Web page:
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BNSF train derailment spills diesel fuel on tribal land in Washington

Two BNSF trains derailed Thursday in separate incidents in Arizona and Washington state, with the latest spilling diesel fuel on tribal land along Puget Sound.

No injuries were reported. It was not clear what caused the derailment.

The derailment in Washington occurred on a berm along Padilla Bay, on the Swinomish tribal reservation near Anacortes. Most of the 5,000 gallons (nearly 19,000 liters) of spilled diesel fuel seeped into the land side of the berm instead of into the water, according to the state Department of Ecology.

Authorities said there were no indications the spill reached the water or affected wildlife.

Lifeguards placed a barrier along the shoreline as a precaution and removed the remaining fuel from two derailed locomotives. Four tank cars remained upright.

The derailment in western Arizona, near the state’s border with California and Nevada, involved a train carrying corn syrup. A Mohave County Sheriff’s Office spokeswoman, Anita Mortensen, said she was not aware of any spills or leaks.

BNSF spokeswoman Lena Kent said about eight cars derailed in Arizona and were blocking the main road. The cause of the derailment was under investigation and it was not immediately known when the track would reopen.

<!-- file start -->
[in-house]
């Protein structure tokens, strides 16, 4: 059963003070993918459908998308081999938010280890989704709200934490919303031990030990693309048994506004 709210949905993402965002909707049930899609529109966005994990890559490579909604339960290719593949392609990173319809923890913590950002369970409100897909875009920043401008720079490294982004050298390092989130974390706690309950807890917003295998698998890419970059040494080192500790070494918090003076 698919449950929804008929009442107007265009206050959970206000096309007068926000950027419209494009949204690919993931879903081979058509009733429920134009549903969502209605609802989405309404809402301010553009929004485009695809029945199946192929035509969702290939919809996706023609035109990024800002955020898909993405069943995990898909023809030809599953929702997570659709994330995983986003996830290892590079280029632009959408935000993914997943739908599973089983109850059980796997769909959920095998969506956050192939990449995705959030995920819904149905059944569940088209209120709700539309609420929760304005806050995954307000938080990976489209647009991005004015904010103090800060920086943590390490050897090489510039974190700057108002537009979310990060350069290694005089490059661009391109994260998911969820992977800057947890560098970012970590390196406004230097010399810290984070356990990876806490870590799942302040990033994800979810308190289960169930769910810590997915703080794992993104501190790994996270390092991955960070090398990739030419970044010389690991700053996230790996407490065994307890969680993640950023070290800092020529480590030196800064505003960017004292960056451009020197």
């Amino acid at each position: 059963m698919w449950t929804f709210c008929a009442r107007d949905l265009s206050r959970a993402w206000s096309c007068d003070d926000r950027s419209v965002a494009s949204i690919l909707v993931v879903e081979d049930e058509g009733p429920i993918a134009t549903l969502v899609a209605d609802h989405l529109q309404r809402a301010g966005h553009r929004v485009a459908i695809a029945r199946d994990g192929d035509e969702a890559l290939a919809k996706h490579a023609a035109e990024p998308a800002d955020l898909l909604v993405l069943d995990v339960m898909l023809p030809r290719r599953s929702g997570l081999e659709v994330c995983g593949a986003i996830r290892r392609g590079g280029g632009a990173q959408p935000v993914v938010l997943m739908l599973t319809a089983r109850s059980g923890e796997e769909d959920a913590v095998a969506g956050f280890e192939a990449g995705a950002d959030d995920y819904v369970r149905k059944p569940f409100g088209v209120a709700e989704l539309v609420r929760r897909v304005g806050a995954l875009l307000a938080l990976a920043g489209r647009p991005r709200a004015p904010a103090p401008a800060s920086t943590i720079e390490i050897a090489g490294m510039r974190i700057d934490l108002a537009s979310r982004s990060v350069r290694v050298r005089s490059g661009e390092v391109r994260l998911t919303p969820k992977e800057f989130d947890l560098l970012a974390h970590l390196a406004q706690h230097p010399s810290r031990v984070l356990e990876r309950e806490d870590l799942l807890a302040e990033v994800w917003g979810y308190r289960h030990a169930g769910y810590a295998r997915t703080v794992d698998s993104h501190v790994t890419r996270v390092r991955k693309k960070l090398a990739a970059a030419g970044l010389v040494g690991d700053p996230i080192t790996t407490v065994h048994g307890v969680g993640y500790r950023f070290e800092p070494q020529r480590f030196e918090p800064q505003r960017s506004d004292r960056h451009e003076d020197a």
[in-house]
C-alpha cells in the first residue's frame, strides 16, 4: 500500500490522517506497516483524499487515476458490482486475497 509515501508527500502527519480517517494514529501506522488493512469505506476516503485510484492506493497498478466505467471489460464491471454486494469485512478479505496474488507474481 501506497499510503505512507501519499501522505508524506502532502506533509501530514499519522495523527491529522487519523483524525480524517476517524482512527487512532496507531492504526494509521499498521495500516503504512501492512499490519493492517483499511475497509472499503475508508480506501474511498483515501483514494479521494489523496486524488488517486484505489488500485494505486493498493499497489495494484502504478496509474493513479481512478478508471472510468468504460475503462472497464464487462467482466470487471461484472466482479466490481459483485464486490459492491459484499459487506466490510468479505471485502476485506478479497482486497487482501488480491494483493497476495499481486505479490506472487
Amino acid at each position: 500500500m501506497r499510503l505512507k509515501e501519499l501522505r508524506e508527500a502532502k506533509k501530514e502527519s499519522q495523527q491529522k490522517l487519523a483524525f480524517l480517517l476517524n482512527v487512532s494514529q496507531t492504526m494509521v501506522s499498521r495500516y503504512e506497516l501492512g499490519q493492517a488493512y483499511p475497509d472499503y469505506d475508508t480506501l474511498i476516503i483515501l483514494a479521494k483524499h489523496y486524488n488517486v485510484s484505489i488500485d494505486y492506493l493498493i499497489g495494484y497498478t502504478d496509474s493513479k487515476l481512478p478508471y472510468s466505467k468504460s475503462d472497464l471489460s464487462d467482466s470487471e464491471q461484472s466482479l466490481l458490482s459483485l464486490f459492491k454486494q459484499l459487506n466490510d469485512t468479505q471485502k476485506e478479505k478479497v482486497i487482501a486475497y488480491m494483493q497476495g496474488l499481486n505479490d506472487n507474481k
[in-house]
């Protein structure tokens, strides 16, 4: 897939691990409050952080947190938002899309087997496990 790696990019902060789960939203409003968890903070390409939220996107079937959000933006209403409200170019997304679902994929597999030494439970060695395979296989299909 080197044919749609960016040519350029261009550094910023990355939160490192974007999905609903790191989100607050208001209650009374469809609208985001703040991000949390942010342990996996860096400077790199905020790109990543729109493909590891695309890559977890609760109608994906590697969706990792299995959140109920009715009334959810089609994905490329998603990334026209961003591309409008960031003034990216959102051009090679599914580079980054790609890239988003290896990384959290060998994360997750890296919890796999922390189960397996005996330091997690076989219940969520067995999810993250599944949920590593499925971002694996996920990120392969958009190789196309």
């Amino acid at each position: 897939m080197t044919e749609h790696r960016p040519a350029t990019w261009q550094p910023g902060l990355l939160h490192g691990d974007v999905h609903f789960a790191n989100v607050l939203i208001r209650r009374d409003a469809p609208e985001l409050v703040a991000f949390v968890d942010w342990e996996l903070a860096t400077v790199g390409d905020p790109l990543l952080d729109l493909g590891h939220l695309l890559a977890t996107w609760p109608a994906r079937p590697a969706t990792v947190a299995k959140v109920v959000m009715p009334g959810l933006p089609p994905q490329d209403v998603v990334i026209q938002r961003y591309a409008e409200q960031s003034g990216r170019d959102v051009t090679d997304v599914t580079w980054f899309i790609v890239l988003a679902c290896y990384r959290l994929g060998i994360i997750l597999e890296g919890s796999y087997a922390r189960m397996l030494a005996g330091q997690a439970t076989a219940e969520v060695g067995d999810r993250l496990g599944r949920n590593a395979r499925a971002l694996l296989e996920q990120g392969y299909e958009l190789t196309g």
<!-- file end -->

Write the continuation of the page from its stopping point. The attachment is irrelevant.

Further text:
The derailments occurred amid heightened attention to rail safety across the country following a vicious derailment last month in Ohio and a series of derailments since then that have grabbed headlines, including those in Michigan , Alabama and other states.

The US averages about three train derailments a day, according to federal data, but relatively few create disasters.

Last month, A freight train carrying dangerous chemicals derailed in East Palestine, Ohio, near the Pennsylvania border, starting a fire and prompting the evacuation of hundreds of people.

Officials seeking to prevent a runaway explosion intentionally released and burned toxic vinyl chloride from five train cars, sending flames and black smoke into the sky. That left people questioning the potential health impacts, even when the authorities maintained that they were doing everything possible to protect people.